Tuesday, July 25, 2023

Review: Tornado Season by Courtney Craggett


 Courtney Craggett has a special understanding of America’s complicated immigration issue, which at its core refuses to recognize that people south of our border are just people, who like all people, only want a fair shot at life and a better future for their children. Dia De Garcias and Frontera Seca amply illustrate the convoluted logic that determines who are and who are not good citizens, and the reasons why.  But Pledge truly brings the heartbreak front and center when an elementary school teacher is drawn to Alexis, a Mexican boy, and attracted to his father Antonio knowing that the authorities viewed them both as illegals, and also knowing full-well the hurdles that a life with them would entail, but receptive to its possibilities just the same:

That weekend I saw our family, my family.  I saw Antonio and Alexis, Alexis little sister, me, one of them, cooking them breakfast, helping Alexis with his homework, telling Antonio to be careful at work.  This was why I had become a teacher, to belong to someone.  I hadn’t expected it to happen like this, but life could surprise you.

But life intervenes and Alexis doesn’t show up at school the following week or for another weeks’ time.  She goes to their home, but the residents inside will not answer.  Everyone seems to be hiding.  Finally, reality as it so frequently occurs is the southwest, sets in:

“What happened to him?” I asked the secretary.  “Will he be coming back?  Did his father request he move to a different class?”

“He’s gone,’’ she told me. “Deported.

It happens just that fast.  It is just that devastating.  It is just that final.

Another story in this collection portrays an intimate familiarity with societal dysfunction that all too frequently manifests itself on the microscale level as domestic violence.  Goodness and Mercy is a particularly poignant piece about a college educated female social worker who grew up in a household where at age 12 she had to call the police on her father who was perpetually beating up her mother.  They divorce. The father remarries. The mother also remarries to a man who also beats her. Family unity, such as it was, was laid riven, and she often wonders if she did the right thing, if it really made any difference at all?  The social worker rationalizes her very existence, her self-image,  her career, and her purpose in this passage:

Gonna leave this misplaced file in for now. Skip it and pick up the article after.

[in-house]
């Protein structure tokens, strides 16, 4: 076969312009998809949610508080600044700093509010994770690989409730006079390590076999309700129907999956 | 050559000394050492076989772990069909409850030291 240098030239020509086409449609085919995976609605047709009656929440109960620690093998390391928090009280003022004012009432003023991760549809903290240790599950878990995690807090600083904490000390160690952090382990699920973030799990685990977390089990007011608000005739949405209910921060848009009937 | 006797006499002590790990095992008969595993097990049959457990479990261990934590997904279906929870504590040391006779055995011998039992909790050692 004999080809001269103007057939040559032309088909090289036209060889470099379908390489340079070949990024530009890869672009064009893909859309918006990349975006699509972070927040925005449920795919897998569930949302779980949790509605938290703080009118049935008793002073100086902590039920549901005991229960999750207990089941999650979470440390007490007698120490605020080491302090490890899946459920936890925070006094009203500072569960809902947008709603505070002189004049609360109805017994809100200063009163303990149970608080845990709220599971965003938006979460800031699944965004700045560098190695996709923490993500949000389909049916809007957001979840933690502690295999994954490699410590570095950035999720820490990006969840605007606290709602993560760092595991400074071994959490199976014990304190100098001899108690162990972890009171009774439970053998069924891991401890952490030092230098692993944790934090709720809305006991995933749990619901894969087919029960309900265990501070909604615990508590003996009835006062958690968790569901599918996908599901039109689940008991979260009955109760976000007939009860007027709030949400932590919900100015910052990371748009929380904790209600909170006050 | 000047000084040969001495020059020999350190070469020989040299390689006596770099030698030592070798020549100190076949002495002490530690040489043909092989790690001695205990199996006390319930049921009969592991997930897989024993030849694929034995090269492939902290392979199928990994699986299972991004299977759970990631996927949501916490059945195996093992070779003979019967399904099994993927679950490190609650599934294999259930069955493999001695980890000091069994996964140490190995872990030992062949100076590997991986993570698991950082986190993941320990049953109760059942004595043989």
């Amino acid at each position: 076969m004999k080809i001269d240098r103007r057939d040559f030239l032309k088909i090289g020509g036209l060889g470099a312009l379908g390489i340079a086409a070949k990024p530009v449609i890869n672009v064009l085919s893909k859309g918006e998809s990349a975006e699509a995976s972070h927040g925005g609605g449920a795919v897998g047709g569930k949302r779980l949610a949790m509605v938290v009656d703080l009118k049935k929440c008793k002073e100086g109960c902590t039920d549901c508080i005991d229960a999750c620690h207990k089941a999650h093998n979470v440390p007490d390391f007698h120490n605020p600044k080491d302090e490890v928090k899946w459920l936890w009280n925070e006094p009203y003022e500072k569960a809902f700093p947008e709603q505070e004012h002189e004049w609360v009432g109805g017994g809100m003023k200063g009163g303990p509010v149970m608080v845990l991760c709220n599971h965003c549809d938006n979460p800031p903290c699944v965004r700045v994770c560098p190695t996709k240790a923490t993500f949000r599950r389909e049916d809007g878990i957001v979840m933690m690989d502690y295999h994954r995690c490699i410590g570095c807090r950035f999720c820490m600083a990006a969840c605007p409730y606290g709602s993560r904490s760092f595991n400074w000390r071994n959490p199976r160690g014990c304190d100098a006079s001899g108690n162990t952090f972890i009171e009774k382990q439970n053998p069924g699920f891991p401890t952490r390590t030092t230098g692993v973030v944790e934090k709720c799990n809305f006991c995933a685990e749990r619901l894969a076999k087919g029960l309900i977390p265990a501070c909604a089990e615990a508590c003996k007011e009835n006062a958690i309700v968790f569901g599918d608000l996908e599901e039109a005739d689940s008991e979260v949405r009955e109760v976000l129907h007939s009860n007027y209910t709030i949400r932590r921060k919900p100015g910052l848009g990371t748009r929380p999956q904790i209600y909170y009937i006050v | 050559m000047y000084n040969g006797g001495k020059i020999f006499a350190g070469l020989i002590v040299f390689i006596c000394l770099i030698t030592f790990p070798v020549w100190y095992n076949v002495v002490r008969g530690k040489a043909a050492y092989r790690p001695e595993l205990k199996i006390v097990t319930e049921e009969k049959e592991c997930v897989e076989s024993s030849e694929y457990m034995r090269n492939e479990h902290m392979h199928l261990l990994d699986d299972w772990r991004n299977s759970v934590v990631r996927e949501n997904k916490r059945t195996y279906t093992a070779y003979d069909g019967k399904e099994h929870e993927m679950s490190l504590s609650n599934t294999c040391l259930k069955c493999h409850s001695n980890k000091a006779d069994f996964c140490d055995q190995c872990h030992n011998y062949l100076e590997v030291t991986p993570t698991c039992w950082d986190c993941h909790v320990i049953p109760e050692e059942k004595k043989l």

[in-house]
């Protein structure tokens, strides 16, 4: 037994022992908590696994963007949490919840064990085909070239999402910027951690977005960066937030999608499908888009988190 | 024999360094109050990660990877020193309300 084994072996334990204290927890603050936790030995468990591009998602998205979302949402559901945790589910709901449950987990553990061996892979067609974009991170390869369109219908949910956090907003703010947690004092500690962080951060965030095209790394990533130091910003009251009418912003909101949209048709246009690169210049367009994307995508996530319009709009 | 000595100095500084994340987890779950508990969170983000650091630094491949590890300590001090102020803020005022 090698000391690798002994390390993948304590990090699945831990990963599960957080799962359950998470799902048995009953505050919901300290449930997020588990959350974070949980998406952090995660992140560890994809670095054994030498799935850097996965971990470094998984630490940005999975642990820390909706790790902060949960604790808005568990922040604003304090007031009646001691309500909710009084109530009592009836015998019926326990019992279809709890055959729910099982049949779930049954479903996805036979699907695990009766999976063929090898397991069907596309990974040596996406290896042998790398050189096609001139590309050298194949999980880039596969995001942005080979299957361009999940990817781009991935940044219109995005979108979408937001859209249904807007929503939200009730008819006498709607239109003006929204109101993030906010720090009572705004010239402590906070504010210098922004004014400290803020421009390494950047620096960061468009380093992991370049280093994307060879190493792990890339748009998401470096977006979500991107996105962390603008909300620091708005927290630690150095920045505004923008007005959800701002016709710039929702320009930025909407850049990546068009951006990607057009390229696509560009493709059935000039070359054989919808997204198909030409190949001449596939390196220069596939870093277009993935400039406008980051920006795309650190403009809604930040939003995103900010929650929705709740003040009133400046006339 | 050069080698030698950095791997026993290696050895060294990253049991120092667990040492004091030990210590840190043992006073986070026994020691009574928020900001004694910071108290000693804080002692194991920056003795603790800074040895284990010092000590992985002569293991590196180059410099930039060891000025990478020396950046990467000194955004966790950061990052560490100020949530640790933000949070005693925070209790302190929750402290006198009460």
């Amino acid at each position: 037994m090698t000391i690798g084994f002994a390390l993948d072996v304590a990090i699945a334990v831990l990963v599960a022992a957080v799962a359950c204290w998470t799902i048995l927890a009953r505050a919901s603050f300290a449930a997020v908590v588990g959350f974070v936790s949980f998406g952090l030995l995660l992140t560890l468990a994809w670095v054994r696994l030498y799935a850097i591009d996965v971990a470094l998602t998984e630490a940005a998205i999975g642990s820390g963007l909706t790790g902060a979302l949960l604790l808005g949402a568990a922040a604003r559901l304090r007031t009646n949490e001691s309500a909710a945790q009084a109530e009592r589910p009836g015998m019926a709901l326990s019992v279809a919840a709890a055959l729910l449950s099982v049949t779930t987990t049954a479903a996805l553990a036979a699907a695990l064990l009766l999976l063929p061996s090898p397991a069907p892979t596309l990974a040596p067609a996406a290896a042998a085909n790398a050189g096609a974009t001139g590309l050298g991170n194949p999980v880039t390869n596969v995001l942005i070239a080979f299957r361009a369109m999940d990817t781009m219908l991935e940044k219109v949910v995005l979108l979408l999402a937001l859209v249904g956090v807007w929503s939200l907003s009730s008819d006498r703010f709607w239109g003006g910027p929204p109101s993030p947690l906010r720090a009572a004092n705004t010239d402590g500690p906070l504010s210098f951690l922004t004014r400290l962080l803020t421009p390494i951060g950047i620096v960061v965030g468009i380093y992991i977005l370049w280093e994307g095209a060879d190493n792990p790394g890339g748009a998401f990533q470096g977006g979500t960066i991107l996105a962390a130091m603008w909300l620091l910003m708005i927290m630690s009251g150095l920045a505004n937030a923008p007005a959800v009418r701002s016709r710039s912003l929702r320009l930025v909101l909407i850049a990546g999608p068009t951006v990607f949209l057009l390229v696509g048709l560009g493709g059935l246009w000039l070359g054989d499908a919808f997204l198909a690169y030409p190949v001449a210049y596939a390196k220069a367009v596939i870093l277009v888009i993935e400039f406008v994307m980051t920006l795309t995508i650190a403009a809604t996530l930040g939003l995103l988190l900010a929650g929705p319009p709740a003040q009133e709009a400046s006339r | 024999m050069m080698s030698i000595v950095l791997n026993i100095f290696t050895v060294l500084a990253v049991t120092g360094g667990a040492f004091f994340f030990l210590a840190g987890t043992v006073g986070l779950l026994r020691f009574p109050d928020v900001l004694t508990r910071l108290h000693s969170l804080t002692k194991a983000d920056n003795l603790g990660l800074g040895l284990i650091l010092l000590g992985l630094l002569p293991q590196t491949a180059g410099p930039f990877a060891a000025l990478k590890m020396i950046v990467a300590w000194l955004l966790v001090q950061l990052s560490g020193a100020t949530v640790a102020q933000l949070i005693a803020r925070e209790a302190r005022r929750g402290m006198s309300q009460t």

I grew up and became a social worker.  It was the only thing that I could become.  There was never any choice.  I specialized in abuse prevention, but the prevention often came too late.  I saw the worst things, things you wouldn’t believe yet still have to.  Things that are too absurd and too horrible to be fiction.  Sometimes I saved lives.  I went home at night knowing that a child would live at least a bit longer because of a decision I’d made.  Other times I made the wrong call, and children who were in my care were hurt, even killed.  That was the nature of being a social worker.  I could have done something easier with my life, but what?  I think I was born to fight.  Besides, terrible things were going to happen to these kids with or without me…but at least this way I could stop it every now and then.

There are a few stories that approach the magical realism of Gabriel Garcia Marquez.  Astromorphosis and Volcano Climber both bridge a gap between reality and fantasy, with the greater good of humanity hanging in the balance, if only the goals of the fantastic can be achieved.

This is primarily a collection of short stories about blurred lines, about those situations where there is no best or simply correct answer, about how one stance taken can set off a sequence of unintended consequences. These are frequently confusing and messy stories – like life on the border; like life itself.

This is a wonderful book, and kudos to Courtney Craggett for not taking the easy way out, for taking on the tough subjects, for challenging her readers to look inward to decide where to draw the line, or to see where lines could never truly be drawn.  She expertly negotiates those gray areas.  She takes on the blurred lines, and embraces them.

 * * * *

Reviewed by John Krieg
John Krieg has written many books. His recent book of five short novellas is entitled Zingers.

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